Organise at the browser level

The back-end is how the digital materials are organized and labeled on the computer’s Finder/Browser. This is simply to create a space where you can easily keep track of all the camera footage, location audio, sound effects, music, and graphics you plan on using in your project.

A good first practice is to create a folder with the project's name on your media drive.

Inside this folder is where you'll keep all your assets organized. Create some sub-folders to help organize specific types of files, such as “camera masters,” “edit media,” “graphics,” “sound effects,” etc. Think of these folders as a staging area for your media before it gets imported into your NLE.

When you're done you should have a folder structure that looks something like this:

MY PROJECT /
MASTER REELS
REEL 1, REEL 2
EDIT MEDIA
SFX
ADR
GFX
MUSIC
VO
PAPERWORK

As you make additional music selections, pull more sound effects, and create more graphics you will add them to this workspace. Keeping all your materials together in a single space makes it easier to verify that you have everything that was shot, and to create a system that will allow you to easily go back and find specific clips if something goes offline or missing. Think of this as creating a footage catalog that you will be accessing through your editing software.

Keeping track of your footage is vital during an edit. To do this you're going to want to organize your footage by each card / tape it was shot on. Each card, hard dive transfer or tape should be labeled with a unique 'reel name'. This term is a throw-back to the film days but is still helpful in organizing your footage. There’s no set formula for how to name your reels but generally I’ve used one of two methods:

Organize by Date, such as naming the master folder 20140726_A01; would be the first card (01) shot on camera A, that was filmed on July 26, 2014.

Alternatively, and my most commonly used method, is to use a prefix short name for your project (in this case RSN for our fictional documentary on the history of Red Shark News) followed by a running number. In this case all the files from your first card would be labeled “RSN101" for the first reel, “RSN102" for the second etc etc.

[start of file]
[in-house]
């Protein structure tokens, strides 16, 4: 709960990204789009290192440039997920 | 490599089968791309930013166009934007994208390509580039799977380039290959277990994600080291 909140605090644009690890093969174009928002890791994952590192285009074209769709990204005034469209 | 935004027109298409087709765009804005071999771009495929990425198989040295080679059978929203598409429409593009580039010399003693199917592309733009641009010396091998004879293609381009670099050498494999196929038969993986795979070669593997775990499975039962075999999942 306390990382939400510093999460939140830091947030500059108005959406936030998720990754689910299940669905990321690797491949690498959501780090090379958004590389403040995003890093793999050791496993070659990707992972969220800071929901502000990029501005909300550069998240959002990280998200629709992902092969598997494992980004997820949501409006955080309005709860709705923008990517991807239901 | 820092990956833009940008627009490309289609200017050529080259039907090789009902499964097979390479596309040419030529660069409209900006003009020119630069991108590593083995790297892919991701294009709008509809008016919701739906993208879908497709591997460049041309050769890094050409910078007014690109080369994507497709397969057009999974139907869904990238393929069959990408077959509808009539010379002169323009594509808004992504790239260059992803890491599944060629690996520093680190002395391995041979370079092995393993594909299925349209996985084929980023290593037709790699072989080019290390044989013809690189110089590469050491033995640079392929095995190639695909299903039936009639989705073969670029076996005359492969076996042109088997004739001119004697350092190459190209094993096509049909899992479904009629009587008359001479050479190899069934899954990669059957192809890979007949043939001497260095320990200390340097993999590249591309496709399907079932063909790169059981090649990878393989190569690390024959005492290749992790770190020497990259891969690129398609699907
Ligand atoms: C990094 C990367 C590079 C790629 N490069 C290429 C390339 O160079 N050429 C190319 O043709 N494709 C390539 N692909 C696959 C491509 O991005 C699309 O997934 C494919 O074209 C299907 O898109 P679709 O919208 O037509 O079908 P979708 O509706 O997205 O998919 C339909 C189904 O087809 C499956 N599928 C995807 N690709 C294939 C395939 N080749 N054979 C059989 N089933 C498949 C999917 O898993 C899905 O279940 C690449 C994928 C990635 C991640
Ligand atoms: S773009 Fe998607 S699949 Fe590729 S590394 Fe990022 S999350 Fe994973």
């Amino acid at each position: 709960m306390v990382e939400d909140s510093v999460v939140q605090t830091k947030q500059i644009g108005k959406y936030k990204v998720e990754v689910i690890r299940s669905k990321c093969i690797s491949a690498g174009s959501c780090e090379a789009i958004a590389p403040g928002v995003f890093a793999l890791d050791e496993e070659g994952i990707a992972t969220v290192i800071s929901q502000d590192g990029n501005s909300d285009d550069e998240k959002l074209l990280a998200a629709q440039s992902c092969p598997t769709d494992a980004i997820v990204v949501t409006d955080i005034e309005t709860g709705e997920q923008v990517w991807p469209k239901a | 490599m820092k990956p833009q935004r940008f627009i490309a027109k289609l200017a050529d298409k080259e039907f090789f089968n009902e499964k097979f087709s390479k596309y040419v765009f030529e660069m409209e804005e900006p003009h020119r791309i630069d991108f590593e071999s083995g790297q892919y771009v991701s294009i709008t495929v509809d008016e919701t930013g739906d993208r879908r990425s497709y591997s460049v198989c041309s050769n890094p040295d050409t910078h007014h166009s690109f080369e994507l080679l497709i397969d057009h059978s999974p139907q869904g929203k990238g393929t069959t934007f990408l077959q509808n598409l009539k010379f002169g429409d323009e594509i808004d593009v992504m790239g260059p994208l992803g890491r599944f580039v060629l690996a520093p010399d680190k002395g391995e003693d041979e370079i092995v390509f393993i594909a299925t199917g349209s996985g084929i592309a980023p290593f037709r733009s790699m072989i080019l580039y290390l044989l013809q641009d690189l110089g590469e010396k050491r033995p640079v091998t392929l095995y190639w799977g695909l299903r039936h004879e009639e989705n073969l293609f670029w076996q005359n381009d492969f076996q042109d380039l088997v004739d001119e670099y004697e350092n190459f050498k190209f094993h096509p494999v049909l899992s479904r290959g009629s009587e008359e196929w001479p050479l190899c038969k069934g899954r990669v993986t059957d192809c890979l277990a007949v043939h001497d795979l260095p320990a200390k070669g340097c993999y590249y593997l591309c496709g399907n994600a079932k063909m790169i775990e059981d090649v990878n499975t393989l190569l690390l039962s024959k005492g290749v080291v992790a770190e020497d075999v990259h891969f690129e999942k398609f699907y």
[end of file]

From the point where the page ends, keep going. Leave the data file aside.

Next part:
By the time you're finished organizing all my media on my drive, it’ll typically look like this:

MASTER REELS
RSN101
RSN102
RSN103
RSN104

This might seem complicated at first, but after organizing one or two projects you’ll start working out your own system that works best for the type of work that you do. The important thing is that once you start a system you maintain it consistently. As long as there are no major complications, once you've road mapped a workflow, stick to it. You can always improve your workflow on the next project.

Further Reading

How to Edit - Part 2: Ingest & Assemble

How to Edit - Part 3: The Edit Itself


Peter Haas

... is an award winning Brooklyn-based filmmaker and writer whose first celluloid love was “Godzilla.” Since age 9, he’s been chasing monsters and men, camera in hand. His chief inspirations are classic German Expressionist cinema, the free-wheeling creativity of Terry Gilliam, and the fog-shrouded forests of his New Hampshire birthplace. Through his films, Peter strives to unlock the experience of "ecstatic cinema" -- a viewing experience that challenges, delights, and sweeps up the audience in equal measures.  His work has appeared in American Cinematographer, Red Shark News, various broadcast networks, and various festivals around the world.

Website: www.peterjhaas.com